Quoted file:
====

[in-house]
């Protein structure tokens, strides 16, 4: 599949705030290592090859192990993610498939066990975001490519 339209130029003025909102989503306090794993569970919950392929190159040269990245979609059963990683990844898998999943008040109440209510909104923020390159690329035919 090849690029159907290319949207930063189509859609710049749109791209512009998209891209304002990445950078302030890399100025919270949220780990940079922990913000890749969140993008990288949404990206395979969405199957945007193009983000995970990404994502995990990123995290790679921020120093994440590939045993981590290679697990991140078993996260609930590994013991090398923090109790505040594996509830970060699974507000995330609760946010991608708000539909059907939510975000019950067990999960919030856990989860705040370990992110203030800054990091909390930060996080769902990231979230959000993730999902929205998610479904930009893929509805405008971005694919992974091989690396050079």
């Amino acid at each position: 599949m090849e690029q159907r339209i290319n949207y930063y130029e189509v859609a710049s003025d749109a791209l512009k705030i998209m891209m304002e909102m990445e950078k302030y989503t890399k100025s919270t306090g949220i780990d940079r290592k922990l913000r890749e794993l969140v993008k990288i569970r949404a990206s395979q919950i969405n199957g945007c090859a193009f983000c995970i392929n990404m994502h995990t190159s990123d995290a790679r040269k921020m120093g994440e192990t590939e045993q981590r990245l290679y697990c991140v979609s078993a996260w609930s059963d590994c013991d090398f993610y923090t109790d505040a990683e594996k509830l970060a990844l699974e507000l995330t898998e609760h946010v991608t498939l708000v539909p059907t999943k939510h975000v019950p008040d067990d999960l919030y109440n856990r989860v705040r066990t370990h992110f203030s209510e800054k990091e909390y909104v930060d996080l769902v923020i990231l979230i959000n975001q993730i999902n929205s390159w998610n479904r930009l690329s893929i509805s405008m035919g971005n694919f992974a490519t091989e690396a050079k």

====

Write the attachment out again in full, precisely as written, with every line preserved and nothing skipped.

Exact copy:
[in-house]
């Protein structure tokens, strides 16, 4: 599949705030290592090859192990993610498939066990975001490519 339209130029003025909102989503306090794993569970919950392929190159040269990245979609059963990683990844898998999943008040109440209510909104923020390159690329035919 090849690029159907290319949207930063189509859609710049749109791209512009998209891209304002990445950078302030890399100025919270949220780990940079922990913000890749969140993008990288949404990206395979969405199957945007193009983000995970990404994502995990990123995290790679921020120093994440590939045993981590290679697990991140078993996260609930590994013991090398923090109790505040594996509830970060699974507000995330609760946010991608708000539909059907939510975000019950067990999960919030856990989860705040370990992110203030800054990091909390930060996080769902990231979230959000993730999902929205998610479904930009893929509805405008971005694919992974091989690396050079």
């Amino acid at each position: 599949m090849e690029q159907r339209i290319n949207y930063y130029e189509v859609a710049s003025d749109a791209l512009k705030i998209m891209m304002e909102m990445e950078k302030y989503t890399k100025s919270t306090g949220i780990d940079r290592k922990l913000r890749e794993l969140v993008k990288i569970r949404a990206s395979q919950i969405n199957g945007c090859a193009f983000c995970i392929n990404m994502h995990t190159s990123d995290a790679r040269k921020m120093g994440e192990t590939e045993q981590r990245l290679y697990c991140v979609s078993a996260w609930s059963d590994c013991d090398f993610y923090t109790d505040a990683e594996k509830l970060a990844l699974e507000l995330t898998e609760h946010v991608t498939l708000v539909p059907t999943k939510h975000v019950p008040d067990d999960l919030y109440n856990r989860v705040r066990t370990h992110f203030s209510e800054k990091e909390y909104v930060d996080l769902v923020i990231l979230i959000n975001q993730i999902n929205s390159w998610n479904r930009l690329s893929i509805s405008m035919g971005n694919f992974a490519t091989e690396a050079k």